With others — Michael Savage and “Mancow” come to mind — the charge of dumbing down is much more accurate. Rush Limbaugh adheres to Winston Churchill’s adage that you should grin when you fight, and in any case his keen sense of satire makes him deserving of comparison to Will Rogers, who, by the way, was a critic of progressivism. Others among the right’s leading talkers, such as Sean Hannity, seem unremittingly angry and too reflexively partisan on behalf of the Republican Party rather than the conservative movement (they are not the same thing).
After being complimentary to the evolution of Glenn Beck and the populist movement – exceedingly so, in my own opinion – Mr. Hayward hits on what I think conservatives need to focus on as they frame their debates for the next election cycles. If you want to know where to go, you first must understand where you’ve been. And the ideals of conservatism have long been laid; they just need to be re-inforced with our current political landscape in mind.
The single largest defect of modern conservatism, in my mind, is its insufficient ability to challenge liberalism at the intellectual level, in particular over the meaning and nature of progress. In response to the left’s belief in political solutions for everything, the right must do better than merely invoking “markets” and “liberty.”
Mr. Hayward’s article raised the emotions from differing factions within the party. I see this as a good thing; while it may at times be heated, the best way to move the conservative movement forward is by opening the frank dialogue to how best incorporate all ideas. Ill finish this post with the ideas of Jon Henke at The Next Right. I believe he has the right idea on how to best improve and rebuild the party for the next decade.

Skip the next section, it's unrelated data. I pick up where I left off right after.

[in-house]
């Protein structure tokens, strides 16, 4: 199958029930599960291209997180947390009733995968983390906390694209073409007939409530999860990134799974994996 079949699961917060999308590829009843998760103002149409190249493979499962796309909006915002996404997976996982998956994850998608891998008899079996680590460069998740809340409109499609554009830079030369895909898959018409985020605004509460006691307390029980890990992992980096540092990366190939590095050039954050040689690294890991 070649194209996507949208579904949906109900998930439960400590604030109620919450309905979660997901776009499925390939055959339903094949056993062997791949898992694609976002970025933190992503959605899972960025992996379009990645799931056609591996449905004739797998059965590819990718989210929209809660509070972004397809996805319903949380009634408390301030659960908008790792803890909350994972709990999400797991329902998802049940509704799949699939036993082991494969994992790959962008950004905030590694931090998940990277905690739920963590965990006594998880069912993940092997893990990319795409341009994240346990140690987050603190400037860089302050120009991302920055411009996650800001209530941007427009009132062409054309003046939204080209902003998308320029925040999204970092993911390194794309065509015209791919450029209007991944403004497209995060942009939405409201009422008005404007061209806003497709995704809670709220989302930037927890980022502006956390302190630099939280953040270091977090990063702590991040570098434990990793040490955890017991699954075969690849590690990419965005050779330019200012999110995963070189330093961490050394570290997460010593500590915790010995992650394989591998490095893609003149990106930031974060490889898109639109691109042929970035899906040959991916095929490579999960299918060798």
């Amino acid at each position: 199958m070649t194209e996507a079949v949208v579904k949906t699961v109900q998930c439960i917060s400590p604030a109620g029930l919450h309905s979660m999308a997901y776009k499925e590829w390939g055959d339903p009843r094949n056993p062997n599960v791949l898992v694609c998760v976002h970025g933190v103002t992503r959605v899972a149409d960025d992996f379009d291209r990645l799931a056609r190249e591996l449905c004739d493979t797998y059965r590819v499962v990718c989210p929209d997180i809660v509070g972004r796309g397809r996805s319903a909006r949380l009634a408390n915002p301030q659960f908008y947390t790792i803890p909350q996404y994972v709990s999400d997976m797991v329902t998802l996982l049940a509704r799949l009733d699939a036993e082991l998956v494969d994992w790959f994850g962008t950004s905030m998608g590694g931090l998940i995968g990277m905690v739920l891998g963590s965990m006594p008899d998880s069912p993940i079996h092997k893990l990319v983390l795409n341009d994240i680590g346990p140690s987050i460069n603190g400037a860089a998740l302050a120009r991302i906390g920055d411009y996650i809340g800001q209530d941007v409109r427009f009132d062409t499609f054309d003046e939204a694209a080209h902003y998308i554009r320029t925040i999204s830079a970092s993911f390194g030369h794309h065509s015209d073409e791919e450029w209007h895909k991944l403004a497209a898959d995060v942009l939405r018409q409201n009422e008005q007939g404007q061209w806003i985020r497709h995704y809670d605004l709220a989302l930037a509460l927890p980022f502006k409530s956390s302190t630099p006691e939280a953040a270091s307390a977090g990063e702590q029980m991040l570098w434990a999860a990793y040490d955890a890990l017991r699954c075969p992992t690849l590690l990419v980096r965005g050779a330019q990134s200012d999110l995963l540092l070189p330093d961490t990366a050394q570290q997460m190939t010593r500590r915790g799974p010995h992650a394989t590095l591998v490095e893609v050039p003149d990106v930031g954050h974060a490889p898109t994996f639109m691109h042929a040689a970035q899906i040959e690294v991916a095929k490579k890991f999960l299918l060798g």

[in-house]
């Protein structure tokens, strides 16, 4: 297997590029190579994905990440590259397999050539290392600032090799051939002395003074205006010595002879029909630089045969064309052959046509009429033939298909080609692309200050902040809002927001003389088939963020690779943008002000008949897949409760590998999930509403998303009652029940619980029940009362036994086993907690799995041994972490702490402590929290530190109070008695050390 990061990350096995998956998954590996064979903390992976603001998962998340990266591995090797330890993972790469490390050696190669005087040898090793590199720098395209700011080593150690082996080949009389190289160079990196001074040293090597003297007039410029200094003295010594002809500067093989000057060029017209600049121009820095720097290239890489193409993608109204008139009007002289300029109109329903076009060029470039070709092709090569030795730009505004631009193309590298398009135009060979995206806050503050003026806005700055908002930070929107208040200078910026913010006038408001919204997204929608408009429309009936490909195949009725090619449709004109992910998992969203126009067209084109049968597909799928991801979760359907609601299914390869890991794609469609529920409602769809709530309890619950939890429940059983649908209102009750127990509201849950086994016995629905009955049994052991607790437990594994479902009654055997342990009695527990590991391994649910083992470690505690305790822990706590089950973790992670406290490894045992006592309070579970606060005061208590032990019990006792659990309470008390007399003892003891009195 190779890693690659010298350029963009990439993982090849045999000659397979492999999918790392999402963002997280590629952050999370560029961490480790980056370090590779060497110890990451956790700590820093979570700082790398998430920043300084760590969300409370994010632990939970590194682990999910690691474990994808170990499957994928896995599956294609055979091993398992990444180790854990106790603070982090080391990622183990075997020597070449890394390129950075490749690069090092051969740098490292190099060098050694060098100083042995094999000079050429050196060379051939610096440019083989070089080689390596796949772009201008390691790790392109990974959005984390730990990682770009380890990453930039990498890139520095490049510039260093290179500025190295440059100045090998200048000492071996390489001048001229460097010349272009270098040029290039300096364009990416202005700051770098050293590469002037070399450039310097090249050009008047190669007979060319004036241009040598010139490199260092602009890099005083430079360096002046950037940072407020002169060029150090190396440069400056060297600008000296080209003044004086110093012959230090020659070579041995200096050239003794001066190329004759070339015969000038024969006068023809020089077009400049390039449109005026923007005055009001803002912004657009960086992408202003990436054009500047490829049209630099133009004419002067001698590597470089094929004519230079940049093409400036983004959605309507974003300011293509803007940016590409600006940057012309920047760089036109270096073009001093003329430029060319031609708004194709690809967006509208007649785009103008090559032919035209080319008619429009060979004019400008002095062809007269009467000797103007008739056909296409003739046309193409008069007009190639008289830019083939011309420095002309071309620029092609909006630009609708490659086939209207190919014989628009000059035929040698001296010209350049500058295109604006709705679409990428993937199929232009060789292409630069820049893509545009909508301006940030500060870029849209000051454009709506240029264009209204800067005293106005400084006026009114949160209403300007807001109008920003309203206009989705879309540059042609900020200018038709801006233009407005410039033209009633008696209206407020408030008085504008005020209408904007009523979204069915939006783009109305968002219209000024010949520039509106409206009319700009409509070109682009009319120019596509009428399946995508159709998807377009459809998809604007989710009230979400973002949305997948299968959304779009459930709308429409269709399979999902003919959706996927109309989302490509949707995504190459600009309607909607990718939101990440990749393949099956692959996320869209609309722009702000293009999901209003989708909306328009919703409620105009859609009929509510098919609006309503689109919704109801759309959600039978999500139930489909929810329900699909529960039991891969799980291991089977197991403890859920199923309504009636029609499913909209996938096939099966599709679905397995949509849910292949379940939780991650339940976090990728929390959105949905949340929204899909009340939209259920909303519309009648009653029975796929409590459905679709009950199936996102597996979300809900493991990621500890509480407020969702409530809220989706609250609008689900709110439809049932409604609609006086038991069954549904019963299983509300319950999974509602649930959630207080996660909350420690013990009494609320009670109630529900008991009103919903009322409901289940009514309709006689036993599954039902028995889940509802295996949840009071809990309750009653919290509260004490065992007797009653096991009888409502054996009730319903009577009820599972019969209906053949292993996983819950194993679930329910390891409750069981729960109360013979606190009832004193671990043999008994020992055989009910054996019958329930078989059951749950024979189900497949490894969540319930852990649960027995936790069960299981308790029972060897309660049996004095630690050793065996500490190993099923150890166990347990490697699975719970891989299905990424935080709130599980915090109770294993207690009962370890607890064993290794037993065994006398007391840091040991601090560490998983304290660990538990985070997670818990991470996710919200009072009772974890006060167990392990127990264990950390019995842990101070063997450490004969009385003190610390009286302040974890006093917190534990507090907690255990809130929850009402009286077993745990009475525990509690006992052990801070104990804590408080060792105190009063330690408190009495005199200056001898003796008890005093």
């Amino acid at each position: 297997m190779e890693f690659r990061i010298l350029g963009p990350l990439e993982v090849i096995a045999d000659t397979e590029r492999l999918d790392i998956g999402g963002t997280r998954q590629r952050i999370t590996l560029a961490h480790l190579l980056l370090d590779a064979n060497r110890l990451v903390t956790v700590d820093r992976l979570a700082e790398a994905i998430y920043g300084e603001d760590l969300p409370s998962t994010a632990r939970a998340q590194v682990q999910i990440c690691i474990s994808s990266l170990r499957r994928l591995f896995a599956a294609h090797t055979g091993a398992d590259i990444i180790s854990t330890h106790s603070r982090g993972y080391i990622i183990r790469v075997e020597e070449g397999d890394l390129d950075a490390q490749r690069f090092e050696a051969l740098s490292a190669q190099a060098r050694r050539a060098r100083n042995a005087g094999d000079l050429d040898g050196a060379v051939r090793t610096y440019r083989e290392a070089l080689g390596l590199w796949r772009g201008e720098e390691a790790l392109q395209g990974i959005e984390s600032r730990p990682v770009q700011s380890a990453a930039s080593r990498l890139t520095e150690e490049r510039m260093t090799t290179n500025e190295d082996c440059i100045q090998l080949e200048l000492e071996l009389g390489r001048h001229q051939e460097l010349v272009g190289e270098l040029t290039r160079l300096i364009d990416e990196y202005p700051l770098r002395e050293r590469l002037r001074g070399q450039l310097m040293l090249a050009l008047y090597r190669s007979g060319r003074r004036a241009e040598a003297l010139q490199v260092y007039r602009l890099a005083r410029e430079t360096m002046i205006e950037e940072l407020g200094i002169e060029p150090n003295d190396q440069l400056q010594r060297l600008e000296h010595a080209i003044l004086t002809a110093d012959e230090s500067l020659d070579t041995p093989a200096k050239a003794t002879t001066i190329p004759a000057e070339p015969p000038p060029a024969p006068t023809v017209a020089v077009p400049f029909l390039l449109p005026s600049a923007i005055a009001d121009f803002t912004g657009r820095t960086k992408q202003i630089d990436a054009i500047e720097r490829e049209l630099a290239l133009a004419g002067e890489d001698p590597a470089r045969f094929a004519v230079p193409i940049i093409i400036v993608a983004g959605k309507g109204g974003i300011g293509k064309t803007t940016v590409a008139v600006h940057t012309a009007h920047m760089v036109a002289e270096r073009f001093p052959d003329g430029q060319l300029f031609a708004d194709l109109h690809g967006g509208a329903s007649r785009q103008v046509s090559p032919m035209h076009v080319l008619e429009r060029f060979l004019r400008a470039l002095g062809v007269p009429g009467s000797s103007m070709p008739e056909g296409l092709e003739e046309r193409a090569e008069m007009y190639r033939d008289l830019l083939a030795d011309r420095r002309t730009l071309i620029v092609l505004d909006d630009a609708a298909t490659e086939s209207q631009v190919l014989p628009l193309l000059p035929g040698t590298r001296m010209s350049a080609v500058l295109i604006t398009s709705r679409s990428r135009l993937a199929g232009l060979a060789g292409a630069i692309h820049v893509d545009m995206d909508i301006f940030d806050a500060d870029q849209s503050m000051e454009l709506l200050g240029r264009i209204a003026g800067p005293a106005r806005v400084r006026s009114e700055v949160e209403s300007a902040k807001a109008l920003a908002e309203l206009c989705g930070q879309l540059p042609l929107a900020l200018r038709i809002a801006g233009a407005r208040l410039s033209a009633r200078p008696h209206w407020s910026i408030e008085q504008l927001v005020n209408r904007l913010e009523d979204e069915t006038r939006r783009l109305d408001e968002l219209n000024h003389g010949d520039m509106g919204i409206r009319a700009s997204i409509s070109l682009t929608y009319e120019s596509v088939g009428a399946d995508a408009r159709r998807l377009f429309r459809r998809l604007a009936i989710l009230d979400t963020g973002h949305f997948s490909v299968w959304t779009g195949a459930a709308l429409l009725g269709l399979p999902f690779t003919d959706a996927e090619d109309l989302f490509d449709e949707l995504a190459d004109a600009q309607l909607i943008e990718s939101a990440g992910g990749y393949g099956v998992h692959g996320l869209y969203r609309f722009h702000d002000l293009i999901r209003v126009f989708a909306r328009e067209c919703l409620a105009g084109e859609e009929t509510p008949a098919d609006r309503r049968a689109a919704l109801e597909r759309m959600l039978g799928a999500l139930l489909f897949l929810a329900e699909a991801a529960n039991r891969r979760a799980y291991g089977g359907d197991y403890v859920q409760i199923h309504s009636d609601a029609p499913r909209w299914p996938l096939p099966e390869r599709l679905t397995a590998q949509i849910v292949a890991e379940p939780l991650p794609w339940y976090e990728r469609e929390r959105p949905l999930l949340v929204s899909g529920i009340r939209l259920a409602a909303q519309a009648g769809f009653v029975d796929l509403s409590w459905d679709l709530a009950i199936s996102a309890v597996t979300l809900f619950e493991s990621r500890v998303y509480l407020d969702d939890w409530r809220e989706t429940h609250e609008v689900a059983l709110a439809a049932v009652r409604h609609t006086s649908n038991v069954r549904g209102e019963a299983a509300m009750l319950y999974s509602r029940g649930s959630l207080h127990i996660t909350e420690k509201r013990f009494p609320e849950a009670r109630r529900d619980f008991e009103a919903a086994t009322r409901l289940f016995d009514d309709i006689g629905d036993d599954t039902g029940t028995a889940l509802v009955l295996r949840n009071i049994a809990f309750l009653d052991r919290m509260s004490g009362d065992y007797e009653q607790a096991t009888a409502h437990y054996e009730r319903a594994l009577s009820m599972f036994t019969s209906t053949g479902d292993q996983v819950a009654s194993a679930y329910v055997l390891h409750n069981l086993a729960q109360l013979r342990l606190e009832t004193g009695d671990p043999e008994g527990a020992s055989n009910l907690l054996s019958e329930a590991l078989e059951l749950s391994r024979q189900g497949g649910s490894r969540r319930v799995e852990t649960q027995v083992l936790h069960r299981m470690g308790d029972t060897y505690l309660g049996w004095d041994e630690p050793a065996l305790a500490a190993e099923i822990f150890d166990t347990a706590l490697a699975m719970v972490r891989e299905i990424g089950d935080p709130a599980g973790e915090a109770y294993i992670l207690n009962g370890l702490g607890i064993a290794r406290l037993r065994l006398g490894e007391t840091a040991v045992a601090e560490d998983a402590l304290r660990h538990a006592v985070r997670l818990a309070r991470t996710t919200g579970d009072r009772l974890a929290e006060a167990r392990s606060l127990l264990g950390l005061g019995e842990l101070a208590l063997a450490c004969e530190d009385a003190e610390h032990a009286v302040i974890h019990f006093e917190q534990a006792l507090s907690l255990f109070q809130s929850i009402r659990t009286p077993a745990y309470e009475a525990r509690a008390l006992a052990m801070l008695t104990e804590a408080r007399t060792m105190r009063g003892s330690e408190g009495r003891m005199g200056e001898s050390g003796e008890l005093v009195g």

The rebuilding and renewal of the Right will start soon. This will be very important. The Right and the Republican Party are at an inflection point, and there are many directions things can go. The destiny of the Right and the Republican Party will be determined in large part by the decisions you make in the days, weeks and months ahead.
- Some of you will say “we have learned our lesson“, and then try to pass off cosmetic changes as Reform. You are the problem.
- Some of you will say “Republicans need to fight/hold Democrats accountable“, as if it is sufficient to be against Democrats. The pendulum may eventually swing back to you, but you won’t know what to do with it.
- Some of you will say “Republicans need to carry our message to the American people“, as if the problem is that Republicans haven’t been saying “tax cuts and limited government” loudly enough. The problem is not the inability to communicate; the problem is that you have no idea how to actually deliver on those ideas.
- Others will say “Republicans need to be more principled“, as if the problem is a mere lack of personal courage and principle by Republicans. Even the best people can’t limit government if there is not an effective strategy for implementation – for getting “from here to there”. You don’t need better people. You need a better strategy.
The problem is not Republican politicians, although many Republicans politicians are a problem. The problem is not with the basic ideals of limited government and personal freedom, either. The problem is a movement that plays small-ball and cedes responsibility for infrastructure to business interests, leadership that rewards those who make friends rather than waves, an entrenched Party and Movement support system that mostly supports itself, an echo chamber that has rotted our intellect, a grassroots that is ill-equipped to shape the Republican Party, and a Republican Party that has replaced strategy with tactics, substance with marketing.